New Hampshire Senate Approves Two Land-Based Casinos

New Hampshire Casino Bill 2019

This is the 21st casino bill State Sen. Joe D’Allesandro’s has submitted to the legislature.

The New Hampshire Senate voted 13-11 to allow two land-based casinos to operate in the state. The decision is being described as “miraculous” by proponents of New Hampshire gambling, because the bill appeared to be dead in the water for much of the legislative session.

Senator Lou D’Allesandro’s (D-Manchester) is the sponsor of the bill, as he always is. Since he entered the state legislature in 1996, the 80-year old lawmaker has introduced gambling bills 21 times.

The previous twenty bills met with failure. In fact, Sen. D’Allesandro said after the 20th casino bill went down to defeat by a 1-vote margin that he would not submit a 21st casino bill. He did, and now that bill is heading to the New Hampshire House of Representatives.

In his final remarks before the Senate vote, Lou D’Allesandro said, “Vote — this bill ought to pass, send it to the House, [the] third largest legislative body in the English-speaking world, (which by the way) overwhelmingly passed sports betting — overwhelmingly — and let them make the decision.”

The 13-11 vote split both caucuses. Gambling bills are considered a “vote of conscience” in many legislatures across the country, so neither party applies the whip for a strict party-line vote. That certainly was the case this week, as various Democrats and Republicans supported the casino bill — and various Democrats and Republicans opposed it.

Will House Approve Casino Bill?

Since the D’Allesandro’s casino bills never made it out of the Senate before, the New Hampshire House has not voted on a casino bill since 2014. The scant evidence suggests that House lawmakers could be more amenable to gambling than state senators are.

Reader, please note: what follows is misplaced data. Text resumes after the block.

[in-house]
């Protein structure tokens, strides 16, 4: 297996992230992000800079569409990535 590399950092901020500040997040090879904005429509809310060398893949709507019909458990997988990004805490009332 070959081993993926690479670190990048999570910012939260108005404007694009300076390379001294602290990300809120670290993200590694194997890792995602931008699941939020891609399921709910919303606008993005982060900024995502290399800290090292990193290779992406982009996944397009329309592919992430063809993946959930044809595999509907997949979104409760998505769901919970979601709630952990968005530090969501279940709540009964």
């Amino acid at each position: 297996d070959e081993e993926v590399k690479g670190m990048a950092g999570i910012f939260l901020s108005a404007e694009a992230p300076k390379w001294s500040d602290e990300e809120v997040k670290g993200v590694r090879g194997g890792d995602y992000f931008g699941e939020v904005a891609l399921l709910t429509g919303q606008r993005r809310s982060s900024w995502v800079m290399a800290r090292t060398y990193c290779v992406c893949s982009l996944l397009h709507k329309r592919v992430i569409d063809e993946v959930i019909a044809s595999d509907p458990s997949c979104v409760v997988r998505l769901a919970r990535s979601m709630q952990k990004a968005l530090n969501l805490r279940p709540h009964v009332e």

In the 2014 vote on House Bill 366, the New Hampshire House split 172-172 (lost on a tiebreaker), so the measure failed by one single vote. Whether the mood has changed in the past 5 years is anyone’s guess, because informal vote counters never expected a new vote would be needed.

Earlier this year, the New Hampshire House of Representatives voted to approve up to 10 sports betting facilities in the state. Gov. Chris Sununu says he supports the sports betting bill. Because no one expected a casino bill to pass after so many failures, no one asked the governor if he supports casinos.

Would Gov. Sununu Sign a Casino Bill?

We might find out the truth soon enough. If the House votes to approve two land-based casinos later this session, Gov. Sununu will have the draft legislation on his desk. The future of casino gambling in New Hampshire will be in Sununu’s hands.

The reasons for approving a casino are financial and quite obvious. If developers built two casinos, the operations are estimated to generate $30 million in licensing fees and a further $100 million a year in tax revenues.

Of course, the House members and Governor Sununu will face lobbying efforts from groups that want to keep casino interests out. That might include the New Hampshire Lottery, religious groups, and civic groups who believe gambling brings social problems.

Lou D’Allesandro on Changing Attitudes

According to Lou D’Allesandro, though, the old arguments no longer work. In an interview with The Union Leader, he said, “I think there’s a growing consciousness of the reality that the gaming business has settled in around us and this may be our last chance to take part if we want to enjoy the economic pluses that can come from this.”

The longtime lawmaker, who began in the New Hampshire House in 1996 but was elected senator in 1998, said that the appearance of mega-resorts in Massachusetts like Encore Boston Harbor and MGM Springfield is a game changer.

Arguments for New Hampshire Casinos

Soon, New Hampshire residents will be able to drive a short distance to gamble in world-class casino facilities. The arguments about cannibalizing lottery revenues or rampant problem gambling no longer will have effect. Those issues could happen whether New Hampshire approves casinos or not.

Sen. D’Allesandro argued, “We all know that Massachusetts facility [Encore Boston Harbor] will be opening up and New Hampshire people will go there. Why not keep them in New Hampshire?”

Under the circumstances, it makes sense for the New Hampshire legislature to approve local casinos. At least then, New Hampshire gamblers’ money will stay in-state. We’ll soon see if that logic works on House members and Gov. Sununu.